Culture > Music
Photo Illustration by Rachel Beatty

A threadbare year

Music | Negative sales continued to dog 2010's pop musical scene

Issue: "Babies are back," Jan. 29, 2011

On the whole, the pop music of 2010 seemed less like a series of intersecting plot lines than a Rorschach splatter a-squirm with multiple, incongruous, and, for the most part, none-too-deep meanings.

Billboard's "Top 25 Musical Moments of 2010," for instance, had a lot to do with musicians but almost nothing to do with music. That the latest albums by Eminem, Taylor Swift, Arcade Fire, and Vampire Weekend sold better or charted higher than expected may say something about the health of the music industry (not quite dead yet), but it says nothing about whether the songs on those albums add up to something worth pondering.

And, not counting the slow-news-day dog-bites-man stories of incarcerated rappers ("Lil Wayne Stays Behind Bars," "T.I. Goes to Jail, Again") and other inevitabilities ("American Idol Goes Through Changes," "Bret Michaels Nearly Dies"), most of the rest of the "musical moments" were either hilariously inconsequential ("The Justin Bieber Takeover," "Kanye West Joins Twitter"), depressingly inconsequential ("Green Day Rocks Broadway," "Glee Beats the Beatles"), or both ("Bono's Bad Back Pauses U2 Tour," "'We Are the World' Turns 25").

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As for "Lady Gaga's Monster Year," it was largely the result of the former Stefani Germanotta's apparently indefatigable commitment to keeping herself in the headlines by wearing absurd or insufficient clothing. Meanwhile, the dubious significance of "The Beatles Join iTunes" was probably best summed up by this November Tweet from Weird Al Yankovic: "Thank you, iTunes! I've been very interested to hear these 'Beatles' that everybody's been talking about."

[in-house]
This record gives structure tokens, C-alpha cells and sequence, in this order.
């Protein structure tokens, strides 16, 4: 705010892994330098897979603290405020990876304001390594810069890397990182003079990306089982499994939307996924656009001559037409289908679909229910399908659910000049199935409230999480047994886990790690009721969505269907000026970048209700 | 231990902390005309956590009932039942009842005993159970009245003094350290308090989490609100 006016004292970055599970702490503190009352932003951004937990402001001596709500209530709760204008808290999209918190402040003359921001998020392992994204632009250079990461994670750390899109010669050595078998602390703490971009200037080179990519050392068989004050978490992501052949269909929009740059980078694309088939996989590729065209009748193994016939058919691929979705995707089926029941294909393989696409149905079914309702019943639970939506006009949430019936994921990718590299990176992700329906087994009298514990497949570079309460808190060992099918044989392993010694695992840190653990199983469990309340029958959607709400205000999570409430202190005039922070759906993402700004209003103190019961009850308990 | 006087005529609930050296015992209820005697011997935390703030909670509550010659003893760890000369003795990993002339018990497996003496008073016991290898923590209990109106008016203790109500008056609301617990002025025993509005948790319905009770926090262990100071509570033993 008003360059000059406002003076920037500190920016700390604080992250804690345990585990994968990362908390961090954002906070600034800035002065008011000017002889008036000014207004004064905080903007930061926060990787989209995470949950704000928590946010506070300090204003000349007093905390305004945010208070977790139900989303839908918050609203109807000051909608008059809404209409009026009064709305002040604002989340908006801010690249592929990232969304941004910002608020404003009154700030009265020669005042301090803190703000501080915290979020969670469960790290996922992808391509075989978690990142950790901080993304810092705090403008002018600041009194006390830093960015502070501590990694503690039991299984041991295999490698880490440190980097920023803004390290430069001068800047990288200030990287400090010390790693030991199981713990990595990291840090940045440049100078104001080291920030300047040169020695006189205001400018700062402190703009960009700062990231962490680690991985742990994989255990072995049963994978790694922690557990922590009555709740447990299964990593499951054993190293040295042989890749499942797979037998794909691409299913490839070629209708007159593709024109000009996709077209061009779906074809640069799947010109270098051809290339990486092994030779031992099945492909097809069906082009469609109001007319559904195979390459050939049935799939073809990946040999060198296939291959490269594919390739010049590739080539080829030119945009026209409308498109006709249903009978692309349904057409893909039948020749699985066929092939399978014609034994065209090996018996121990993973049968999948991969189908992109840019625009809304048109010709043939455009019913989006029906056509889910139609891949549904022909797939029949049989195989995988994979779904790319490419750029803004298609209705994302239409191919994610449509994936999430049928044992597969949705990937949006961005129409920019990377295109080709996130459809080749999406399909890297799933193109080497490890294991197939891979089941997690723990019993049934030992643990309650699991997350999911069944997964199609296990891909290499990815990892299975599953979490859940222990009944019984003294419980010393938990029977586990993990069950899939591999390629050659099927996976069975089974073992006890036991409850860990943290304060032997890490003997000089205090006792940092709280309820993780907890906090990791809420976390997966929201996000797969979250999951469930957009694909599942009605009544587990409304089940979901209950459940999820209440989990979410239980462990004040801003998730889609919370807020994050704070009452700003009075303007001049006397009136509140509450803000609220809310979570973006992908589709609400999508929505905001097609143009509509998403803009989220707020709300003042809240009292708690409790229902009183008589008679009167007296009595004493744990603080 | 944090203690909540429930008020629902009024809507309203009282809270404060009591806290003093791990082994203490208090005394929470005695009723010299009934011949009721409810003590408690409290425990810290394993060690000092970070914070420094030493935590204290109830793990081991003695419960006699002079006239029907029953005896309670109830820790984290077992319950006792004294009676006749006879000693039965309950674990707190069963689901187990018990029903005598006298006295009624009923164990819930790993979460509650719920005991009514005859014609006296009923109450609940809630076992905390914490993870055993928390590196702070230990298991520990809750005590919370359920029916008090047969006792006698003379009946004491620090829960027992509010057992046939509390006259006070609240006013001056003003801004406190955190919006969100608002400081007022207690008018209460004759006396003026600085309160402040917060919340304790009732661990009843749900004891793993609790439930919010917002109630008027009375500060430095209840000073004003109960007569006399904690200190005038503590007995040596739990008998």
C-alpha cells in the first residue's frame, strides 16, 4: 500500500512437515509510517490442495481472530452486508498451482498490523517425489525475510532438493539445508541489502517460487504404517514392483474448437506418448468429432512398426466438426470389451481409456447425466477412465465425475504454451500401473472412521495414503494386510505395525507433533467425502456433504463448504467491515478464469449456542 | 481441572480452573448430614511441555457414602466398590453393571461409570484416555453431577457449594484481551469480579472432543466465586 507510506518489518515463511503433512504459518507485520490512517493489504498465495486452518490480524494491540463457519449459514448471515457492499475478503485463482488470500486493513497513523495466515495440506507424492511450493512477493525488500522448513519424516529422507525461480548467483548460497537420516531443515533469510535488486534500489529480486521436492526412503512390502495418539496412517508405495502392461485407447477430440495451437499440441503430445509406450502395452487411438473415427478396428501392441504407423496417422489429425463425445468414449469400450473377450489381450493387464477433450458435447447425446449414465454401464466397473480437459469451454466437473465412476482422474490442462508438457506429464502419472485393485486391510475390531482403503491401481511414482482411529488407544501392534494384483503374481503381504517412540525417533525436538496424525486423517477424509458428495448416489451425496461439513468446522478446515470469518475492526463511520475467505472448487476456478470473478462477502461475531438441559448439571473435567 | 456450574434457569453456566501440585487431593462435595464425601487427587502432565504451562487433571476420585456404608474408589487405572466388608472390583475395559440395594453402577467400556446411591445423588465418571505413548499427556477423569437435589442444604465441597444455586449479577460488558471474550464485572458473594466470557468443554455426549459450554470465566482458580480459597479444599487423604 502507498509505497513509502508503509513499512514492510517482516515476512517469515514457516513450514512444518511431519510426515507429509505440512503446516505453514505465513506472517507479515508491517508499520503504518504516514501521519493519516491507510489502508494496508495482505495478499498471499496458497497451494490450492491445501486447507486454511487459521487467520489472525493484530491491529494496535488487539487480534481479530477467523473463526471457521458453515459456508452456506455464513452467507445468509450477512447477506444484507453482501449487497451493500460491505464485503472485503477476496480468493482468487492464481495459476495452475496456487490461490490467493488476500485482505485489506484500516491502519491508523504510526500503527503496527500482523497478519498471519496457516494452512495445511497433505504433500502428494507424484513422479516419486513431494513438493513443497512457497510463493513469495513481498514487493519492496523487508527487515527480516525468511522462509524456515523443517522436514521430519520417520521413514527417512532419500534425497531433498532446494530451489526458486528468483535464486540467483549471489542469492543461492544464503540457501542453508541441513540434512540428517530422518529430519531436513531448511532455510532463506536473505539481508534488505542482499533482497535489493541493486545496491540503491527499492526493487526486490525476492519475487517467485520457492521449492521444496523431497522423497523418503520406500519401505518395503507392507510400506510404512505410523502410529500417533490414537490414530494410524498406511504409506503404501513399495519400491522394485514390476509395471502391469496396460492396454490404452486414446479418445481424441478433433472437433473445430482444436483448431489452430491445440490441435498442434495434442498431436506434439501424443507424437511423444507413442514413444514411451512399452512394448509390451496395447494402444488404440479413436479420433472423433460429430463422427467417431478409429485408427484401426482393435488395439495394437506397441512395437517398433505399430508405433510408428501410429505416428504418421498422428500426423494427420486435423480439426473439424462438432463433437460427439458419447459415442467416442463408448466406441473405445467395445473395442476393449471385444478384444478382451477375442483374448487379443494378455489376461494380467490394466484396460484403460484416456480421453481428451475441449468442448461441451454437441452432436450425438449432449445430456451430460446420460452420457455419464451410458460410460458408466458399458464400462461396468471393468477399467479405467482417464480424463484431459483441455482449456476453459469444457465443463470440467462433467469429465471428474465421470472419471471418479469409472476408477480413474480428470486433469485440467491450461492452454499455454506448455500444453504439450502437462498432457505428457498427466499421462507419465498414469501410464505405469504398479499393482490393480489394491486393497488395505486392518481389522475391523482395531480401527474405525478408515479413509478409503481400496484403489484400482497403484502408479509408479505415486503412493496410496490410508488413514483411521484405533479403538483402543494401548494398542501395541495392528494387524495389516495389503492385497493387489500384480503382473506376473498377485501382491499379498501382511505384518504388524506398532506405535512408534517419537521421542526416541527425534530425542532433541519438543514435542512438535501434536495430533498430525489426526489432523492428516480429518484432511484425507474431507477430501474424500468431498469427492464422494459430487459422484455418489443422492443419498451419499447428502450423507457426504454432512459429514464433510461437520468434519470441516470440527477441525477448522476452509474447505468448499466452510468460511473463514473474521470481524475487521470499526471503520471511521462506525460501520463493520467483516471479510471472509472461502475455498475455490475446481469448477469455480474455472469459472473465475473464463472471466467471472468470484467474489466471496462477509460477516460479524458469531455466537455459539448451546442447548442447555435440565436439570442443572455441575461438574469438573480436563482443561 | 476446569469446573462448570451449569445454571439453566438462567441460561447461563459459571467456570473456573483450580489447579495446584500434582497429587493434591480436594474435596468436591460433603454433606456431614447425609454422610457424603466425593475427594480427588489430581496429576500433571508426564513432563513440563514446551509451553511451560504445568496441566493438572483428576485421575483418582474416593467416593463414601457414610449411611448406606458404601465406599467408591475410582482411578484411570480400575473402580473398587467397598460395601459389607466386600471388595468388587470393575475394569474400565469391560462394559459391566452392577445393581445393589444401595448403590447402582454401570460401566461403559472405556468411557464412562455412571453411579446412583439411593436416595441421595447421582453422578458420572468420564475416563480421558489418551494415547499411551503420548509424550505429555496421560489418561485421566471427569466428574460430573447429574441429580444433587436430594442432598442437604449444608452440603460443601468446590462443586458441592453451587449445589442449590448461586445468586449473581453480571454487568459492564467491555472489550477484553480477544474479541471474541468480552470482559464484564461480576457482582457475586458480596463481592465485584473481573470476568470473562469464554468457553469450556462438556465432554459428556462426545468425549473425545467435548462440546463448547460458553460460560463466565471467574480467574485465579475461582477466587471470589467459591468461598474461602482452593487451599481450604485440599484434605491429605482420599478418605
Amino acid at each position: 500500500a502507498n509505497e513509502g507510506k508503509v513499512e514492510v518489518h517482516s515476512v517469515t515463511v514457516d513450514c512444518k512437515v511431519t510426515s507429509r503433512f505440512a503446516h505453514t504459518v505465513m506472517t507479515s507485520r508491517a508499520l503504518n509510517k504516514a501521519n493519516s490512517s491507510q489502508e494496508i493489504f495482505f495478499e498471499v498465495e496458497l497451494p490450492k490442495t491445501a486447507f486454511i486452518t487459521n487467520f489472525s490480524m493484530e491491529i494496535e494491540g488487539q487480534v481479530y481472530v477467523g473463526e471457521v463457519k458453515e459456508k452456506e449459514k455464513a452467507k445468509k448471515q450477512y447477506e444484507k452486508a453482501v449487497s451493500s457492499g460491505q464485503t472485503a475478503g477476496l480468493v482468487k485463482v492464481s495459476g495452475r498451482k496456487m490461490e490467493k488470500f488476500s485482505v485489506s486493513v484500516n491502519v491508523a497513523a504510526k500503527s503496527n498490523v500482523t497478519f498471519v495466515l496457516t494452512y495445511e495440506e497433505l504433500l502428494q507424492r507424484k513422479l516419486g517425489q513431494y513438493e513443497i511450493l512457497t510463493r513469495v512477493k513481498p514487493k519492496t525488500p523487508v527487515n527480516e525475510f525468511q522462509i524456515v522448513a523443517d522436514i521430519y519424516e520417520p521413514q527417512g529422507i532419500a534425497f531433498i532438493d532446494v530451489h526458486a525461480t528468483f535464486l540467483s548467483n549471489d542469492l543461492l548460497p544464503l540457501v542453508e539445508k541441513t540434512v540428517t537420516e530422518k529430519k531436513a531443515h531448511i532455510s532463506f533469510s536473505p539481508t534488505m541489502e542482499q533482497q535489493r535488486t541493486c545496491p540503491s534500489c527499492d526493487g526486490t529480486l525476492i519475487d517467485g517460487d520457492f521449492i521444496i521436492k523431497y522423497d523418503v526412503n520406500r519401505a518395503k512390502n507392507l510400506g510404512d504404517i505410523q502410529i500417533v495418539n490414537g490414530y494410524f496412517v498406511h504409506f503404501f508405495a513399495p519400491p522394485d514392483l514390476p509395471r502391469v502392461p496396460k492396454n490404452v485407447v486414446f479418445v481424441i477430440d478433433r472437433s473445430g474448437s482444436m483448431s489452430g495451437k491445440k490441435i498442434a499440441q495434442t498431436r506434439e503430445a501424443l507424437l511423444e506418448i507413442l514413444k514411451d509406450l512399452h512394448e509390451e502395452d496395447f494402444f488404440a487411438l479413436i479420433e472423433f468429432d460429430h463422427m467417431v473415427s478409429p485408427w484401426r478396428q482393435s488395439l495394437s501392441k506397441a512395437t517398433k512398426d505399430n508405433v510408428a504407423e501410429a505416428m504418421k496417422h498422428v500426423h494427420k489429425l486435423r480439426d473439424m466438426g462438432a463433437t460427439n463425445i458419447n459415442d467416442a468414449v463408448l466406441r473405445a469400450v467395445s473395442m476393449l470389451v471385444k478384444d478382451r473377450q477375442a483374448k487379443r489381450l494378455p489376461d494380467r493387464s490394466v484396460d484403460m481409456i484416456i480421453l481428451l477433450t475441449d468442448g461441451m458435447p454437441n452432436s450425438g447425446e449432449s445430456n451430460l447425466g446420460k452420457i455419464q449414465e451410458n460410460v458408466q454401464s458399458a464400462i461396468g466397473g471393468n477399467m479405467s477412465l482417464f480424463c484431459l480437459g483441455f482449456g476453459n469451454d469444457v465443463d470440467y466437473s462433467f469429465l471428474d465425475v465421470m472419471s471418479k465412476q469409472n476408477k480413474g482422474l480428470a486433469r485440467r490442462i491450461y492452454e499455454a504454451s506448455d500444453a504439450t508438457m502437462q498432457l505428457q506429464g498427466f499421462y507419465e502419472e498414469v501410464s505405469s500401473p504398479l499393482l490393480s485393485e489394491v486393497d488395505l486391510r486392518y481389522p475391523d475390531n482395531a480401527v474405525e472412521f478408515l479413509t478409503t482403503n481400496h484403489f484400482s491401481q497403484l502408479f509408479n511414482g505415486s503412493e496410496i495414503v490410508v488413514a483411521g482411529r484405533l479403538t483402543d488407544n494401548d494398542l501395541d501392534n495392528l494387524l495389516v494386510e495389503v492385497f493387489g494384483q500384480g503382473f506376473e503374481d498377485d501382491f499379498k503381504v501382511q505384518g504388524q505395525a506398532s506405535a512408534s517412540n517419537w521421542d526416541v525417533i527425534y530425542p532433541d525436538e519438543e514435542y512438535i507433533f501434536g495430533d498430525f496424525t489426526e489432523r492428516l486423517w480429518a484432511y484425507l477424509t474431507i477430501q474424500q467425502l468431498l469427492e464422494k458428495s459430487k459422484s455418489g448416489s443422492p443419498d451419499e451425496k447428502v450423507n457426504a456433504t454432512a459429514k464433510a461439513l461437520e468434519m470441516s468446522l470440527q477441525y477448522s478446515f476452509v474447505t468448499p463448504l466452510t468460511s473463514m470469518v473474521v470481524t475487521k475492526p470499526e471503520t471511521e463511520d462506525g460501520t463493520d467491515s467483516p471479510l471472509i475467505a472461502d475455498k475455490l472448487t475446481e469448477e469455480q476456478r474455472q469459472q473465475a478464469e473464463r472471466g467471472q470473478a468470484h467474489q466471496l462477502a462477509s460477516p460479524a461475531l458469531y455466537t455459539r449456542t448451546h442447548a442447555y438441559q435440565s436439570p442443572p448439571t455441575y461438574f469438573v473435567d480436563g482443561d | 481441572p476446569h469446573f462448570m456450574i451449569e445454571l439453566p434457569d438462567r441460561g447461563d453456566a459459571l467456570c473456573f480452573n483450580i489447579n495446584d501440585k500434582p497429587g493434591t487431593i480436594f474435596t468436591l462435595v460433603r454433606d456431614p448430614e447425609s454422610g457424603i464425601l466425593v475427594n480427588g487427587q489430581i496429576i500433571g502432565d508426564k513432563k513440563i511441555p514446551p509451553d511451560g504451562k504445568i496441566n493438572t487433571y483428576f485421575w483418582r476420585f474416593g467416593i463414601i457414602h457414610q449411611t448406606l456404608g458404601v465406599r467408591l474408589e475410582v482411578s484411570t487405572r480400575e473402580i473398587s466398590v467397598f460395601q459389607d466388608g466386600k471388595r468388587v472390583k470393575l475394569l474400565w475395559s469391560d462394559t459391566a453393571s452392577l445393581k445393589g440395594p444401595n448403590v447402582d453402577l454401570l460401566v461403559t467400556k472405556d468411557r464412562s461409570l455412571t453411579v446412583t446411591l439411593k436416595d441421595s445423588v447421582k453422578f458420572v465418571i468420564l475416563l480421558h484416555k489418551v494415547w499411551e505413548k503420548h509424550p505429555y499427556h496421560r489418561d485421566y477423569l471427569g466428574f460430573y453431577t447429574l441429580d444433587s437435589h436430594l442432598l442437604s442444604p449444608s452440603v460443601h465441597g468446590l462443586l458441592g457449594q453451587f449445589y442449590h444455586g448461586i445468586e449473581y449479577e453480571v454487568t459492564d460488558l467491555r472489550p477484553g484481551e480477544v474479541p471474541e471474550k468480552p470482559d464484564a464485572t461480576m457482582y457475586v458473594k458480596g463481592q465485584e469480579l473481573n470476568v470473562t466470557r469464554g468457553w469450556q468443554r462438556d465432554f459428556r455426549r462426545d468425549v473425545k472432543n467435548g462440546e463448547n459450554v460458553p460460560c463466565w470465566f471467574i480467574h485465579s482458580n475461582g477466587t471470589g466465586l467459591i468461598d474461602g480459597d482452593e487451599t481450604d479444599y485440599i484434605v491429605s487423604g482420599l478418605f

It came as no surprise, therefore, that the 13 percent increase in digital-album sales was offset by the 20-percent decrease in hard-copy sales that extended the negative-sales trend to four straight years.

Perhaps the only music demographic that had more reason to mourn was fans of bassists, as Marvin Isley, the Kinks' Pete Quaife, Hall & Oates' T-Bone Wolk, Big Star's Andy Hummel, the Dillards' Mitch Jayne, the Gap Band's Robert Wilson, Slipknot's Paul Gray, and Type O Negative's Peter Singer passed away.

And while fans of Christian (or at least biblical) rock mourned the passing of the Call's Michael Been, no musician's death in 2010 marked the passing of an era the way Michael Jackson's did in 2009, with most of those who died-even those who were still touring and performing semi-regularly (the soul giant Solomon Burke, the indie progenitor Alex Chilton)-having made their marks so long ago (Lena Horne, Eddie Fisher) that in the minds of many the epochs they embodied were already chapters in a history book.

Against such a threadbare patchwork, the announcement of the musicians to be honored at the 2011 Rock and Roll Hall of Fame ceremonies felt downright weighty. Make of their uneven output and occasionally uneven lives what you will, Tom Waits, Dr. John, and Neil Diamond (whose 2010 album Dreams was his best in decades) have demonstrated an admirable staying power and an even more admirable capacity to grow as artists.

The most pleasant Rock and Roll Hall of Fame surprise, however, was the inclusion among the 2011 inductees of Alice Cooper and the other original members of the Alice Cooper Band.

Besides the release of his Theater of Death-Live at Hammersmith 2009 DVD and the bonus-track-enhanced re-release of his 2008 concept album about a serial killer who finds Christ, Along Came a Spider, Cooper responded to a ghost-hunter question from by saying that he believes in demons because "Jesus spent half his time dealing with demons and throwing them out of people."

It was a "musical moment" worthy of Billboard's top 25 to be sure.


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